-Anthony

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Maybe Apple has been testing Iphones with gigabits chips and the battery performance sucks. 

 

From the article that kg4icd posted, though I may have read it incorrectly, it stated that Apple wants two suppliers of chipsets (Qualcomm and Intel) and only Qualcomm can deliver at this time. 

 

My interpretation of the article is that Apple will not move forward without having two suppliers.  I believe Apple should press Intel's development team to catch up or fall to the wayside.  Providers are in the beginning stages of delivering gigabit speeds.  Should a phone that is not scheduled for release until Fall of 2017 not be able to provide that?

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Actually, none of this has anything to do with what I pointed out as false in your statement. Let me remind you of what you said and bold out the part that is just absolutely, 100% wrong.

Sprint is trying very hard to attract and retain customers. Your last sentence is just flat out wrong.

I never said they were not trying to acquire new customers. I did say they wouldn't miss you, specifically. There is no need to read into something that isn't there.

 

Reaching out to new customers within their existing footprint and even increasing subscriber count in areas within that existing footprint where the network is particularly strong is a very attainable goal. But in their weaker areas they are bound to lose customers here and there. So long as they make up for that in their better served areas they will be just fine.

 

But there are areas that simply are not served well by them and that isn't likely to change anytime soon. So for those people complaining sometimes simply isn't the answer. Switching might just make more sense. Simple as that.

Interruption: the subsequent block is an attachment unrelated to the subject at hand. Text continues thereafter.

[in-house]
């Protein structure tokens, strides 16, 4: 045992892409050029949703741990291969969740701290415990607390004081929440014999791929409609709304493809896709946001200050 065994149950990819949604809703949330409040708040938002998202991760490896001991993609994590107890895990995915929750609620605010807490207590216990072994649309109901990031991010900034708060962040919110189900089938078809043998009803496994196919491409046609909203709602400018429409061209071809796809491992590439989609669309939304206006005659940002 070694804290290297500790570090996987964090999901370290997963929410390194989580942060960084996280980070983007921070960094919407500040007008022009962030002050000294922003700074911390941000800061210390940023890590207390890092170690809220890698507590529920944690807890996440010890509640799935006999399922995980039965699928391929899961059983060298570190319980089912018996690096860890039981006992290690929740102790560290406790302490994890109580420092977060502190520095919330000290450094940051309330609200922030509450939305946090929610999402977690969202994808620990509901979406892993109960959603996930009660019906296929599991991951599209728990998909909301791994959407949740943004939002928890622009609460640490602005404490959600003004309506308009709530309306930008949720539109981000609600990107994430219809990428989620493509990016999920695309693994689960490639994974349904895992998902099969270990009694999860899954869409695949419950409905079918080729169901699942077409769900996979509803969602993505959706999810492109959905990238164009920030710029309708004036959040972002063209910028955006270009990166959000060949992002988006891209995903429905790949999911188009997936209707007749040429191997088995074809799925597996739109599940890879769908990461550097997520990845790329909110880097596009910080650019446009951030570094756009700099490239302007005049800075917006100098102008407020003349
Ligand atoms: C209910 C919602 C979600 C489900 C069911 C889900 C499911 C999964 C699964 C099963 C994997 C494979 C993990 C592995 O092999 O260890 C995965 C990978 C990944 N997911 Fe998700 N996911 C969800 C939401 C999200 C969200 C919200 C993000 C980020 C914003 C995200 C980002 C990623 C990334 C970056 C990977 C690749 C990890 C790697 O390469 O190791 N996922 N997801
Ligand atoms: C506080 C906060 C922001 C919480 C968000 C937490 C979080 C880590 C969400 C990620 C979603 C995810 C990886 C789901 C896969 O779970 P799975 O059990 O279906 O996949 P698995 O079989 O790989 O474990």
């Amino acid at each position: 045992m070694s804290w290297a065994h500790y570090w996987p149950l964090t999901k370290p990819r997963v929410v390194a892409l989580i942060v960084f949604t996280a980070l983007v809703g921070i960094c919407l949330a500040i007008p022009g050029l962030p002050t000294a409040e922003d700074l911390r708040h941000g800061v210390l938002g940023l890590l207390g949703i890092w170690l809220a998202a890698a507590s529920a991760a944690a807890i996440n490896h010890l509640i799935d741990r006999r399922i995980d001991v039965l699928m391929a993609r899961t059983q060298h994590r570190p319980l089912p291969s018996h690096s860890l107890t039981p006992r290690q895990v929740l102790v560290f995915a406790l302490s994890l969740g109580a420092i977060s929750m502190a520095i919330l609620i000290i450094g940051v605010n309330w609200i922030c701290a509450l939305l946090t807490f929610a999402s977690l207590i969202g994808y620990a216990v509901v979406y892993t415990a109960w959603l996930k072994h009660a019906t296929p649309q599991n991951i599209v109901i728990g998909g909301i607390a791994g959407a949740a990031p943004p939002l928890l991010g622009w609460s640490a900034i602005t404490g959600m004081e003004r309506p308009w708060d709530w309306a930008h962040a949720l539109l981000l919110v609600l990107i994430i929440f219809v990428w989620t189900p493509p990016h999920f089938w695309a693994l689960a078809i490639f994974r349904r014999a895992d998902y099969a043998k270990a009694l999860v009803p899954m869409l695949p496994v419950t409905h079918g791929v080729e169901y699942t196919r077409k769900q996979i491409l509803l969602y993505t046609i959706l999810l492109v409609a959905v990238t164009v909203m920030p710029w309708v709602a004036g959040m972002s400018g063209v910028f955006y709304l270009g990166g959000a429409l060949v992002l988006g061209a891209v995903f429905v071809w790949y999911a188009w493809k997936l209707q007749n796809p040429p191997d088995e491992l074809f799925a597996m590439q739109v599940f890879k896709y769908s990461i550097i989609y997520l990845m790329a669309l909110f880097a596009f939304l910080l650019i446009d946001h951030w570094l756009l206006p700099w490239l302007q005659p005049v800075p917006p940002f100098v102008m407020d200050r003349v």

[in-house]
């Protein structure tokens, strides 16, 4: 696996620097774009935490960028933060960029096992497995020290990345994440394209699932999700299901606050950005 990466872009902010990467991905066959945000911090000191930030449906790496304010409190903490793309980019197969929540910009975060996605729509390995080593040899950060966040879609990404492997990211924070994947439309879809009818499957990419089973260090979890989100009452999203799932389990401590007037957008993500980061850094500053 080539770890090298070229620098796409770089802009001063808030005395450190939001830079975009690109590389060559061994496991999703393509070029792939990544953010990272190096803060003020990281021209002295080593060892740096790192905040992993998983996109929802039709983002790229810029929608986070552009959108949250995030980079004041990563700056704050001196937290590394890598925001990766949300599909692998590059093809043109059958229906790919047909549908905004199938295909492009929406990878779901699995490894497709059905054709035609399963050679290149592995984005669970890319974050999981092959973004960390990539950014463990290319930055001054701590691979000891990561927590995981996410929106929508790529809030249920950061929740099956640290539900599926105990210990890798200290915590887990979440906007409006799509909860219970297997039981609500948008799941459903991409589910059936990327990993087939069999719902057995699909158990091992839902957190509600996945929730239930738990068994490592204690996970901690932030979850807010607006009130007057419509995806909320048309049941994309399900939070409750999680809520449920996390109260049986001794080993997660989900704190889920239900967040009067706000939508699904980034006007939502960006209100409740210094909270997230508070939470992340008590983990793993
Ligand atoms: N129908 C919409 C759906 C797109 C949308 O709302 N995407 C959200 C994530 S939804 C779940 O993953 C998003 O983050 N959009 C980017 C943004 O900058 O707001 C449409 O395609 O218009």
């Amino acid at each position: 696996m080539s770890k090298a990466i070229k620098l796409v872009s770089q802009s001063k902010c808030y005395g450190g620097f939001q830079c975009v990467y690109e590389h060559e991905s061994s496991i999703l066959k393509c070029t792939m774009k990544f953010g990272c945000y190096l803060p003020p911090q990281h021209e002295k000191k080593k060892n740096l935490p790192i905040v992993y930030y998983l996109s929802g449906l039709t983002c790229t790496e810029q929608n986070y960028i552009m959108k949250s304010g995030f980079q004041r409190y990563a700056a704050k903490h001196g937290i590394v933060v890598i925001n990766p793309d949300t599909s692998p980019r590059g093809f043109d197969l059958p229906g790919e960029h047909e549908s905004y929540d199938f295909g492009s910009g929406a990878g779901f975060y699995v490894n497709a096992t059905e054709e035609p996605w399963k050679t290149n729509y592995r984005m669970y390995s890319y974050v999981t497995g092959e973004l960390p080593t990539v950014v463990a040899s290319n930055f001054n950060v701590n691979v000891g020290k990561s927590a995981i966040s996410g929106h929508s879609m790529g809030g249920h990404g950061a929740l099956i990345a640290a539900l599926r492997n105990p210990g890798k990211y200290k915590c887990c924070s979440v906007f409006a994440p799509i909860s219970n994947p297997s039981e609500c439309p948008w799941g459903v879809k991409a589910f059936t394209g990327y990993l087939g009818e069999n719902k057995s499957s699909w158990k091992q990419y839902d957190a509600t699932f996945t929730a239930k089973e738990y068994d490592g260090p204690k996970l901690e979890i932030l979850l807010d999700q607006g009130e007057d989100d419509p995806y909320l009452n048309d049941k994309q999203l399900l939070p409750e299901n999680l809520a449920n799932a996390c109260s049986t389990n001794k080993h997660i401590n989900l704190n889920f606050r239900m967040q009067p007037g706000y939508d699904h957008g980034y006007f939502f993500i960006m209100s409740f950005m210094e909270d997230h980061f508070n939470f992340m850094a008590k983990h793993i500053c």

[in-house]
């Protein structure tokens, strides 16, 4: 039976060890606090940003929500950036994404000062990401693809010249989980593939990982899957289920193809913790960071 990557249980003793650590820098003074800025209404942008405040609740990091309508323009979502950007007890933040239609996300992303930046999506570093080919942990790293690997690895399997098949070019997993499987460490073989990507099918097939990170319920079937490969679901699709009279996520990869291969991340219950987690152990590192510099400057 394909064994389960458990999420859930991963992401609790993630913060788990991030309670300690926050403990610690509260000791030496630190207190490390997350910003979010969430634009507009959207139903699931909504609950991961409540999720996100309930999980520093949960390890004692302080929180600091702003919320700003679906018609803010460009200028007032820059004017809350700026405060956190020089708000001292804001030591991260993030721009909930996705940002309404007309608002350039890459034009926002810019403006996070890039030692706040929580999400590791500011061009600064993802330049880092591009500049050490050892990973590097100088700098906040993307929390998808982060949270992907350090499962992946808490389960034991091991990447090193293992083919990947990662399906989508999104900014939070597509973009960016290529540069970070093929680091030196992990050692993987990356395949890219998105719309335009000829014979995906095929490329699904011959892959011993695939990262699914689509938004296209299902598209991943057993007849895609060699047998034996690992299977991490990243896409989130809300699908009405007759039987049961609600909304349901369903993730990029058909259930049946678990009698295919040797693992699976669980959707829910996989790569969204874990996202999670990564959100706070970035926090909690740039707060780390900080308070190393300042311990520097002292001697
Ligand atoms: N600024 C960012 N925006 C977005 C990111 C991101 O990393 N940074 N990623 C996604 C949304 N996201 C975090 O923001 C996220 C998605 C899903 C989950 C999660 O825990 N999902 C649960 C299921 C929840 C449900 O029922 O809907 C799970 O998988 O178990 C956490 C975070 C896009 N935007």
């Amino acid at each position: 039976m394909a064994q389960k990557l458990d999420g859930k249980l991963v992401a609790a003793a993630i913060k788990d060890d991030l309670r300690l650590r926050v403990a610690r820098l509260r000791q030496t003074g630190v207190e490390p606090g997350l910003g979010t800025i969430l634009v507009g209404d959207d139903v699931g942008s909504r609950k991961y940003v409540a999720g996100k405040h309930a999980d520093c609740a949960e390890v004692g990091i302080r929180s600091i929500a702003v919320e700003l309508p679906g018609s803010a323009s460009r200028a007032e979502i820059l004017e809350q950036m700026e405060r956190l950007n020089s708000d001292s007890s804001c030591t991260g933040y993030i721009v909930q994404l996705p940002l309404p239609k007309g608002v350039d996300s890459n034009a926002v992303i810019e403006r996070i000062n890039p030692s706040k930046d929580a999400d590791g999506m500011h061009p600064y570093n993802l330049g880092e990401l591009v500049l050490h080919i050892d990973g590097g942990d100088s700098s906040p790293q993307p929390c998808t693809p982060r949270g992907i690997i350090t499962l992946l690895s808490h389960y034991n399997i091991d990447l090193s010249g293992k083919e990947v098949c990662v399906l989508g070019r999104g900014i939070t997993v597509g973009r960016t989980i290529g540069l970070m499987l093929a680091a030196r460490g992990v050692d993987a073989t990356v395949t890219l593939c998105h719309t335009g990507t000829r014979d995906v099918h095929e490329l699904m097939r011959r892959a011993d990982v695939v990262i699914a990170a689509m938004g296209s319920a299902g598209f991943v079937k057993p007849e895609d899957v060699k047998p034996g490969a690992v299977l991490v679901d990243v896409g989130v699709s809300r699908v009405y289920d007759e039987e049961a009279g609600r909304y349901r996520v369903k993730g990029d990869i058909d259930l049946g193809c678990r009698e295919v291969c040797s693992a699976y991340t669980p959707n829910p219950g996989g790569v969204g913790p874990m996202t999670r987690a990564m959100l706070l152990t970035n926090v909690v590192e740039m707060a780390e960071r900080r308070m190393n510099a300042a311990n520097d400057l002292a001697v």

As I've said many times before, Sprint service here where I live and work is particularly strong. No issue for me.

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I never said they were not trying to acquire new customers. I did say they wouldn't miss you, specifically. There is no need to read into something that isn't there.

 

 

I'm sure Marcello disagrees with you. Every customer counts at this point. Back then, Sprint was willing to let you walk from a contact free of charge if you roamed excessively. Today, they just cut you off from roaming instead of losing you.
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With the exception of paying off a device, most aren't under a contract, so could leave anytime.

 

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Now you can get the HTC 10 from sprint for the price of the $240. No catch.

 

 

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Nice to see Sprint's progress in specific markets. Especially NOLA, which has been historically "challenged" for Sprint.

 

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Where do those screenshots come from?